Daily attendance is important for all children and young people to succeed in education and to ensure they don’t fall behind both socially and developmentally. Studies show that absence does affect learning growth and that there are no safe number of days. A child missing one day a fortnight will miss four weeks in a year, and more than a year of school by the time they are in Year 10. It is important that children develop regular attendance habits at an early age. In addition, a student who is half an hour late each day misses the equivalent of 16.6 days of learning each year. This is not acceptable. It is not ok to be away or late without a medical certificate! School participation maximises life opportunities for our young people by providing them with education and support networks. School helps children to develop important skills, knowledge and values that set them up for further learning and participation in their community. If you are having difficulty getting your child to school, please contact the Wellbeing Team at the College to discuss strategies that may assist you.
Sleep for Wellbeing and Academic Performance
Sleep is food for the brain. During sleep, important body functions and brain activity occur. Skipping sleep can be harmful — even deadly, particularly if you are behind the wheel. You can look bad, you may feel moody, and you perform poorly. Sleepiness can make it hard to get along with your family and friends and hurt your scores on school exams, on the court or on the field. When you do not get enough sleep, you are more likely to have an accident, injury and/or illness. Sleep is vital to your well-being, as important as the air you breathe, the water you drink and the food you eat. It can even help you to eat better and manage the stress of being a teen. Biological sleep patterns shift toward later times for both sleeping and waking during adolescence. This means it is natural to not be able to fall asleep before 11:00 pm. Teens need about 8 to 10 hours of sleep each night to function best however unfortunately most teens do not get enough sleep. One study found that only 15% reported sleeping 8 1/2 hours on school nights. Teens tend to have irregular sleep patterns across the week, typically staying up late and sleeping in late on the weekends, which can affect their biological clocks and hurt the quality of their sleep.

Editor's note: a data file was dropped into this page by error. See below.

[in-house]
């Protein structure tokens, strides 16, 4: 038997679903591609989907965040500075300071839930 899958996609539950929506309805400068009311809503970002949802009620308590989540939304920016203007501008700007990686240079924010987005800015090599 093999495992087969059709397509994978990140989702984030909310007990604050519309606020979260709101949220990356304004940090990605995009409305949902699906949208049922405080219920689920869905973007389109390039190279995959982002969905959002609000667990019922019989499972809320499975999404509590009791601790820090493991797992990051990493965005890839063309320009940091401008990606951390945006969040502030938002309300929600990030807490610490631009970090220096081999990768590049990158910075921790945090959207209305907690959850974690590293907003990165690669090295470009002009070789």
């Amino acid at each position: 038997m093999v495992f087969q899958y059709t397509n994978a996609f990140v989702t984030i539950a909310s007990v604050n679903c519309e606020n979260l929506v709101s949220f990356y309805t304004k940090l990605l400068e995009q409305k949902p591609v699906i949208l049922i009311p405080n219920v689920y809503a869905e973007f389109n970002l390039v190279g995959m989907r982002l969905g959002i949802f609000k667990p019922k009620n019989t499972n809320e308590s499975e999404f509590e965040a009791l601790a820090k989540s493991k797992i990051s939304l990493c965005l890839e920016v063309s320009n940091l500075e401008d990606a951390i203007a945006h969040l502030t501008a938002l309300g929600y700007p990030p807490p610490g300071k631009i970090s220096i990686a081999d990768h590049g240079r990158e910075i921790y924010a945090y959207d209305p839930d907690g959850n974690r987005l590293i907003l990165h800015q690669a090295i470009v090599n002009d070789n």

Please see the article to follow for some helpful tips
Student Attitudes to School Survey
We value student voice as a means to improving student engagement, wellbeing and quality instruction and are conducting a survey to find out what your child thinks of our school. The Attitudes to School survey is an annual student survey offered by the Department of Education and Training to assist schools in gaining an understanding of students' perceptions and experience of school. Our school will use the survey results to plan programs and activities to improve your child's schooling experience.
This will be the sixteenth year that the survey has been offered, now in its third year of being online. Students from Year 7 to 12 at our school have been participating in the survey over the last few weeks. The survey takes approximately 15 minutes to compete and all responses to the survey are anonymous. The survey results will be reported back to the school in July and will be communicated to parents through the Annual Report.